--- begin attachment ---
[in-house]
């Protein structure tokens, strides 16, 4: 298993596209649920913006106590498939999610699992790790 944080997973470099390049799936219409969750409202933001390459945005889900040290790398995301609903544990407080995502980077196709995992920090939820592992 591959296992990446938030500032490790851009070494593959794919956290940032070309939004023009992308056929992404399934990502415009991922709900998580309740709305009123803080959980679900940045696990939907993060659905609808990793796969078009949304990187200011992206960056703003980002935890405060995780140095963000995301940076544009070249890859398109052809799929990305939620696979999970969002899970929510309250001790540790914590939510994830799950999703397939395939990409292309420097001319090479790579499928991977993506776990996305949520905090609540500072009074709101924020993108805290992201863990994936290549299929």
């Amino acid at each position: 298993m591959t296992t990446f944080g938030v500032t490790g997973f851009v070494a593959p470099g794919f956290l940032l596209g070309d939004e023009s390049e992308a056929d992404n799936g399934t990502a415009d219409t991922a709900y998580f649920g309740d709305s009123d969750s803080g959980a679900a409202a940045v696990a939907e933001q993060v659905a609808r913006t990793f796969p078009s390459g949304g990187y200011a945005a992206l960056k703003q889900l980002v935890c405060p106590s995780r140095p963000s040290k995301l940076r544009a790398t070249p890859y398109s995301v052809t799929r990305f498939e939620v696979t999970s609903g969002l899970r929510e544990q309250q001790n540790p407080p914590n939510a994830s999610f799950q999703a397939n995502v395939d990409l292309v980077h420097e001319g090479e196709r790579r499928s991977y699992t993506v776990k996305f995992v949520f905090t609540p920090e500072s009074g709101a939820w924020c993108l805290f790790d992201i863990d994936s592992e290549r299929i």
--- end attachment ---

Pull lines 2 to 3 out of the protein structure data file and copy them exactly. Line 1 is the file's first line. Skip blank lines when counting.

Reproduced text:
């Protein structure tokens, strides 16, 4: 298993596209649920913006106590498939999610699992790790 944080997973470099390049799936219409969750409202933001390459945005889900040290790398995301609903544990407080995502980077196709995992920090939820592992 591959296992990446938030500032490790851009070494593959794919956290940032070309939004023009992308056929992404399934990502415009991922709900998580309740709305009123803080959980679900940045696990939907993060659905609808990793796969078009949304990187200011992206960056703003980002935890405060995780140095963000995301940076544009070249890859398109052809799929990305939620696979999970969002899970929510309250001790540790914590939510994830799950999703397939395939990409292309420097001319090479790579499928991977993506776990996305949520905090609540500072009074709101924020993108805290992201863990994936290549299929």
């Amino acid at each position: 298993m591959t296992t990446f944080g938030v500032t490790g997973f851009v070494a593959p470099g794919f956290l940032l596209g070309d939004e023009s390049e992308a056929d992404n799936g399934t990502a415009d219409t991922a709900y998580f649920g309740d709305s009123d969750s803080g959980a679900a409202a940045v696990a939907e933001q993060v659905a609808r913006t990793f796969p078009s390459g949304g990187y200011a945005a992206l960056k703003q889900l980002v935890c405060p106590s995780r140095p963000s040290k995301l940076r544009a790398t070249p890859y398109s995301v052809t799929r990305f498939e939620v696979t999970s609903g969002l899970r929510e544990q309250q001790n540790p407080p914590n939510a994830s999610f799950q999703a397939n995502v395939d990409l292309v980077h420097e001319g090479e196709r790579r499928s991977y699992t993506v776990k996305f995992v949520f905090t609540p920090e500072s009074g709101a939820w924020c993108l805290f790790d992201i863990d994936s592992e290549r299929i």